When it comes to retirement in the United States, nothing hurt business owners more than the financial crisis of 2008.
Retirement plans were shelved for an uncertain future, turning what was once attainable into something beyond reach. The opportunity to sell a business was nearly impossible. Many banks were not in a position to lend or expand. American business owners were fearful of losing their business, suffering from cutbacks or filing bankruptcy. Yet as we enter 2015, we are looking at a very different picture.
Across the board, businesses are more financially stable and banks are supported by stronger capital. Pre-recession, people were very willing to leverage themselves because credit was so easy. Now we’re seeing the opposite. Scarred by the effect of the economic crisis, people are concerned about having enough cash on hand and are not as willing to spend it or leverage their assets. As a result, banks have a significant number of deposits and compete to find ideal candidates for good, healthy loans. The result? Now, more than ever, is an ideal time for business succession planning.
But when it comes to planning for future retirement or sale of a business, there are three key things to consider:
Build out a plan – in advance.
The economy, in a lot of ways, dictates how decisions are made. We recommend clients start the planning process early, ideally three-to-four years in advance of the target retirement date. That realistic time frame will put you halfway through an economic cycle, which provides more flexibility to consider options and be ready when the time comes. We are approaching the mature stage of the economy right now and sometimes you just have to seize the moment. Those who wait to plan could miss an opportunity and end up in the next recession.
Assemble a professional team.
A key piece of the plan, of course, is the expertise behind the execution. Make sure to consider every angle to the sale. This requires the right professional team to guide you: a strong legal counsel, accountant, estate planning attorney and financial advisor. Surprisingly enough, we see small business owners without advisors all the time. It is critical to look at the transition of a business from all angles to find the best option. Are you passing your business on to a family member or potential competitor? How about selling to your employees through an employee stock ownership plan? There is never just one solution for any business, and having that core team to guide you will be critical to your success.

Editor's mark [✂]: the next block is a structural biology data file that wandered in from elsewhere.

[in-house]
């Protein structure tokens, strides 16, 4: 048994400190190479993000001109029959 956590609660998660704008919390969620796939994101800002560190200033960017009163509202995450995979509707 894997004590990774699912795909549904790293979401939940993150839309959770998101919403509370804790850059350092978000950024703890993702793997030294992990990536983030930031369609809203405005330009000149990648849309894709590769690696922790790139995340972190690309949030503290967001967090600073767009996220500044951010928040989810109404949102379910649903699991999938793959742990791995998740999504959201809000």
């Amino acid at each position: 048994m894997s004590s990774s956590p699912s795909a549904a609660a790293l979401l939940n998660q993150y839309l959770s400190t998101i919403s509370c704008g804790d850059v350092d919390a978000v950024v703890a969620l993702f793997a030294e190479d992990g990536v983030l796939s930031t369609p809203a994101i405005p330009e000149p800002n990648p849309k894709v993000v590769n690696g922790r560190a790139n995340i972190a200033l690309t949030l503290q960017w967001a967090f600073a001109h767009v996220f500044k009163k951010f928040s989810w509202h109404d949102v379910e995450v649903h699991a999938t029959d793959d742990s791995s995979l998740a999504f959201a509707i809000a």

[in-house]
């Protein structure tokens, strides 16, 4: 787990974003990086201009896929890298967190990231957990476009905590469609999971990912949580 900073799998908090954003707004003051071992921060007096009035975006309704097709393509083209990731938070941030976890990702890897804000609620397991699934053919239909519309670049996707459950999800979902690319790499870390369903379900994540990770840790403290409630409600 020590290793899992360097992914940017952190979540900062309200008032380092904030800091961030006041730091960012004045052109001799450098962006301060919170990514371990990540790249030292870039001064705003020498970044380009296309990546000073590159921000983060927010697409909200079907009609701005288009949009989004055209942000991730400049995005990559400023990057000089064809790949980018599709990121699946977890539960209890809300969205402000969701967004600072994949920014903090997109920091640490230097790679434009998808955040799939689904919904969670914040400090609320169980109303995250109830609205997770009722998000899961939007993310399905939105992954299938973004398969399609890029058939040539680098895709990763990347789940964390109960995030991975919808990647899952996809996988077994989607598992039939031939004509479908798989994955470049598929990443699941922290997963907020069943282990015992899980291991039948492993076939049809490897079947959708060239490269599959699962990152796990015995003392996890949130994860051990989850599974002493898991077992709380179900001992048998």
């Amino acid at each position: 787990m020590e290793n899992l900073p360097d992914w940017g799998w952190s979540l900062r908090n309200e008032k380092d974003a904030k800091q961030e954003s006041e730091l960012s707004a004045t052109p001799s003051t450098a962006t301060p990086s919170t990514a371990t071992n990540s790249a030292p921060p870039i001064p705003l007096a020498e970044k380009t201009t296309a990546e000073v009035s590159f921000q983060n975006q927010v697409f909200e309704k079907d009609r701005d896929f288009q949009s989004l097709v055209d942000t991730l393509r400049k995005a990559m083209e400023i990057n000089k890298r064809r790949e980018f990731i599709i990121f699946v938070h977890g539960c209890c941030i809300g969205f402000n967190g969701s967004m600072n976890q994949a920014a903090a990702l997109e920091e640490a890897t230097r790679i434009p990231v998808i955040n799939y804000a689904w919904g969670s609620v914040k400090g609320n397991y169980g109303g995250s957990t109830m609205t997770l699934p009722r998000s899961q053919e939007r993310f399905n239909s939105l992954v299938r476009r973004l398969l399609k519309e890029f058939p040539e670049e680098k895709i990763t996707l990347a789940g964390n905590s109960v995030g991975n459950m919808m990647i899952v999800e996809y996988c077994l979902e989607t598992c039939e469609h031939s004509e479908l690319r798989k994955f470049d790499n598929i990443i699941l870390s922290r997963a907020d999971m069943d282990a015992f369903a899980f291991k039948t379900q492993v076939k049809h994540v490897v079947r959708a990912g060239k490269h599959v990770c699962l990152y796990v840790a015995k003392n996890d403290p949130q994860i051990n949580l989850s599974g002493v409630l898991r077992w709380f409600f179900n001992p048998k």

Seek a financial advisor during the entire sale.
Financial partners do more than ensure that the check clears. Financial advisors can play a key role in estate planning and provide clients with a lot of guidance leading up to the meeting with the attorney.
For example, take a married couple without children who own a business and are ready to retire. When planning for retirement, they may be more inclined to donate to charities than others with children or dependents. For them, it might make more sense to set up a charitable remainder trust, where they contribute shares of the company, before they sell it, and the remainder beneficiary of the trust is a nonprofit organization. This scenario is a win-win for everyone, as the couple has potentially saved millions of dollars in taxes, and now are able to provide more funds to the nonprofit. In the scenario of a family-owned business with a larger pool of potential successors, this transition structure looks very different. Both scenarios benefit from the expert and objective point of view that a professional advisor can provide.
As the economy continues on an upswing, business owners must be prepared to take advantage of the market when it is in their favor, not when it is against them. The best way to do that and ensure the most successful transition into retirement is to start succession planning early. While no one is certain what the future will look like, small business owners can prepare an effective succession plan that will result in benefits and advantages, regardless of what the future holds.
Katharine Coakley is the SVP, managing director of West Coast Trust/Columbia Bank Trust. She oversees Columbia’s trust and investment teams throughout the footprint in Washington, Oregon and Idaho. For more information about Columbia Bank, visit www.ColumbiaBank.com.